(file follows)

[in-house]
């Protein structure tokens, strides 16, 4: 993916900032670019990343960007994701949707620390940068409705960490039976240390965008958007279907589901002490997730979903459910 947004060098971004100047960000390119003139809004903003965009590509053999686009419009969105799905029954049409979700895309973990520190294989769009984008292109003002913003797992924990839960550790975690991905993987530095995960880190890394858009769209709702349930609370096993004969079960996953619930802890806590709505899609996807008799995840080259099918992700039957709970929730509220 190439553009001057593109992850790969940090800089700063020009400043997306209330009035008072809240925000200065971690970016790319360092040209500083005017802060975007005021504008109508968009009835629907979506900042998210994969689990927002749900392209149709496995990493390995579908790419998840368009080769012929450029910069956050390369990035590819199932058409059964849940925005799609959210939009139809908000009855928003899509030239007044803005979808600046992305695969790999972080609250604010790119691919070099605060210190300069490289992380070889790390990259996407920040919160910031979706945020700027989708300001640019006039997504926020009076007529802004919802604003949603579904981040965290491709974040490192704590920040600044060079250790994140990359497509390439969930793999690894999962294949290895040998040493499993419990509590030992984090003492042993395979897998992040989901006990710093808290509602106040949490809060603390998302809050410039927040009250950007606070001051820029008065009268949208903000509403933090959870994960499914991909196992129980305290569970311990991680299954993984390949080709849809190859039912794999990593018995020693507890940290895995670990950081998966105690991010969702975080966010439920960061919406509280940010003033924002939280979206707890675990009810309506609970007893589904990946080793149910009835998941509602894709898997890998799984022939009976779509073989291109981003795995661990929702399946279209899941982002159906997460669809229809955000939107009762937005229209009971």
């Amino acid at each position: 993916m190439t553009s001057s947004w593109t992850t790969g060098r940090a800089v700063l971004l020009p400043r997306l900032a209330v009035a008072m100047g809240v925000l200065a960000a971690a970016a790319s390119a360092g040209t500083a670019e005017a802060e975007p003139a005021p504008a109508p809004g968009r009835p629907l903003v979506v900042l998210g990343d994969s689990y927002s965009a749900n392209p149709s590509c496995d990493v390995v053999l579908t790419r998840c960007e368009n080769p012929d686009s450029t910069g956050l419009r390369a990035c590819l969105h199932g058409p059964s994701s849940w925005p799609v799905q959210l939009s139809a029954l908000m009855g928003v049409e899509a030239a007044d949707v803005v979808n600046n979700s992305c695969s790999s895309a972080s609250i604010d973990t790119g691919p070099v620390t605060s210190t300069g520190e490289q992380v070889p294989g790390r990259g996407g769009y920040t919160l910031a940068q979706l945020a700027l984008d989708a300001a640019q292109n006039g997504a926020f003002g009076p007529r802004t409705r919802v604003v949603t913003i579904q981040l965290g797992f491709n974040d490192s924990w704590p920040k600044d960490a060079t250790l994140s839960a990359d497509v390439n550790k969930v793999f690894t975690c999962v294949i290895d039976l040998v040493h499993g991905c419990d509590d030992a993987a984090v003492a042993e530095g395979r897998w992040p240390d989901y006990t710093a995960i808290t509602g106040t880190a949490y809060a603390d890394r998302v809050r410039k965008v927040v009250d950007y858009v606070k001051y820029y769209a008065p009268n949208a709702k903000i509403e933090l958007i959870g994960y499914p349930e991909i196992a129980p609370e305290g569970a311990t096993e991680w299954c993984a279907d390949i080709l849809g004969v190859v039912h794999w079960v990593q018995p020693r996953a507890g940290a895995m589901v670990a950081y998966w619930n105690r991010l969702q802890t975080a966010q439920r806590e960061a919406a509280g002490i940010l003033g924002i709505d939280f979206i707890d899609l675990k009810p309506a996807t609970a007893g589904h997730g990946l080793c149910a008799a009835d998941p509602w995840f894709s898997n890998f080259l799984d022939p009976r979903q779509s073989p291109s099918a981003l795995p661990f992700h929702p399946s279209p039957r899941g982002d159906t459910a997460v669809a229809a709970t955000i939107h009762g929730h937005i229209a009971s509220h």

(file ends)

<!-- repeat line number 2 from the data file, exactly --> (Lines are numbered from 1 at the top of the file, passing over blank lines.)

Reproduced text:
């Protein structure tokens, strides 16, 4: 993916900032670019990343960007994701949707620390940068409705960490039976240390965008958007279907589901002490997730979903459910 947004060098971004100047960000390119003139809004903003965009590509053999686009419009969105799905029954049409979700895309973990520190294989769009984008292109003002913003797992924990839960550790975690991905993987530095995960880190890394858009769209709702349930609370096993004969079960996953619930802890806590709505899609996807008799995840080259099918992700039957709970929730509220 190439553009001057593109992850790969940090800089700063020009400043997306209330009035008072809240925000200065971690970016790319360092040209500083005017802060975007005021504008109508968009009835629907979506900042998210994969689990927002749900392209149709496995990493390995579908790419998840368009080769012929450029910069956050390369990035590819199932058409059964849940925005799609959210939009139809908000009855928003899509030239007044803005979808600046992305695969790999972080609250604010790119691919070099605060210190300069490289992380070889790390990259996407920040919160910031979706945020700027989708300001640019006039997504926020009076007529802004919802604003949603579904981040965290491709974040490192704590920040600044060079250790994140990359497509390439969930793999690894999962294949290895040998040493499993419990509590030992984090003492042993395979897998992040989901006990710093808290509602106040949490809060603390998302809050410039927040009250950007606070001051820029008065009268949208903000509403933090959870994960499914991909196992129980305290569970311990991680299954993984390949080709849809190859039912794999990593018995020693507890940290895995670990950081998966105690991010969702975080966010439920960061919406509280940010003033924002939280979206707890675990009810309506609970007893589904990946080793149910009835998941509602894709898997890998799984022939009976779509073989291109981003795995661990929702399946279209899941982002159906997460669809229809955000939107009762937005229209009971």